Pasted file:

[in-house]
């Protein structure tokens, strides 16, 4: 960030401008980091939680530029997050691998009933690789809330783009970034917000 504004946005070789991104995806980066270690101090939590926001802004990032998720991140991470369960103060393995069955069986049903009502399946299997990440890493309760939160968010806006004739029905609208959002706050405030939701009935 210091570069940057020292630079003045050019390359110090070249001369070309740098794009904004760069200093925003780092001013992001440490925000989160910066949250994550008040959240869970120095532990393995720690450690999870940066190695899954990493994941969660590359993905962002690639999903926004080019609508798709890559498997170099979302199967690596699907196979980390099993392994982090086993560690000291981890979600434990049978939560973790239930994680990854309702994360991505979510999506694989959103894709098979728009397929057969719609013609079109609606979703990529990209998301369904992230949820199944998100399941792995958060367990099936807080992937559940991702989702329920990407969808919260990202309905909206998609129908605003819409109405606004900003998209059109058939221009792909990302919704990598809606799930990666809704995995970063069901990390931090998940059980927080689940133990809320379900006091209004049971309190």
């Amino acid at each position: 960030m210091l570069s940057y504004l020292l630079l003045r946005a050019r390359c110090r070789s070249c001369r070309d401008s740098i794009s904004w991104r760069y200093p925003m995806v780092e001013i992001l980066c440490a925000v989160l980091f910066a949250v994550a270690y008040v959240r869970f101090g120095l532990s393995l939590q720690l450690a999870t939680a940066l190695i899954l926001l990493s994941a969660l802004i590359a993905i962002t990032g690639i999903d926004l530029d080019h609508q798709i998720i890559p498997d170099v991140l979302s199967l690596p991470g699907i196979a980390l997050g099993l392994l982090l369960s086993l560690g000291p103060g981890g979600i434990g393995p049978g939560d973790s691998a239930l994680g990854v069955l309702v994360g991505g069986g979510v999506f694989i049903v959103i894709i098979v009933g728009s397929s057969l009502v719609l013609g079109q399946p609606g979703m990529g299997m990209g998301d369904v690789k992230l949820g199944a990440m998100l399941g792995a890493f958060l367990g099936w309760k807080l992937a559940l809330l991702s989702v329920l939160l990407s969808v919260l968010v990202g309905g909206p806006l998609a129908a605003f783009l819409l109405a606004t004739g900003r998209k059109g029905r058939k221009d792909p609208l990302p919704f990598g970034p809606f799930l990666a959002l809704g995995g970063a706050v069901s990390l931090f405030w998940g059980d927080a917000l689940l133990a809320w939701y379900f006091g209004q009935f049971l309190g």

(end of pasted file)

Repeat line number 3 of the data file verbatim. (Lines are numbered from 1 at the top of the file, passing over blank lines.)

């Amino acid at each position: 960030m210091l570069s940057y504004l020292l630079l003045r946005a050019r390359c110090r070789s070249c001369r070309d401008s740098i794009s904004w991104r760069y200093p925003m995806v780092e001013i992001l980066c440490a925000v989160l980091f910066a949250v994550a270690y008040v959240r869970f101090g120095l532990s393995l939590q720690l450690a999870t939680a940066l190695i899954l926001l990493s994941a969660l802004i590359a993905i962002t990032g690639i999903d926004l530029d080019h609508q798709i998720i890559p498997d170099v991140l979302s199967l690596p991470g699907i196979a980390l997050g099993l392994l982090l369960s086993l560690g000291p103060g981890g979600i434990g393995p049978g939560d973790s691998a239930l994680g990854v069955l309702v994360g991505g069986g979510v999506f694989i049903v959103i894709i098979v009933g728009s397929s057969l009502v719609l013609g079109q399946p609606g979703m990529g299997m990209g998301d369904v690789k992230l949820g199944a990440m998100l399941g792995a890493f958060l367990g099936w309760k807080l992937a559940l809330l991702s989702v329920l939160l990407s969808v919260l968010v990202g309905g909206p806006l998609a129908a605003f783009l819409l109405a606004t004739g900003r998209k059109g029905r058939k221009d792909p609208l990302p919704f990598g970034p809606f799930l990666a959002l809704g995995g970063a706050v069901s990390l931090f405030w998940g059980d927080a917000l689940l133990a809320w939701y379900f006091g209004q009935f049971l309190g």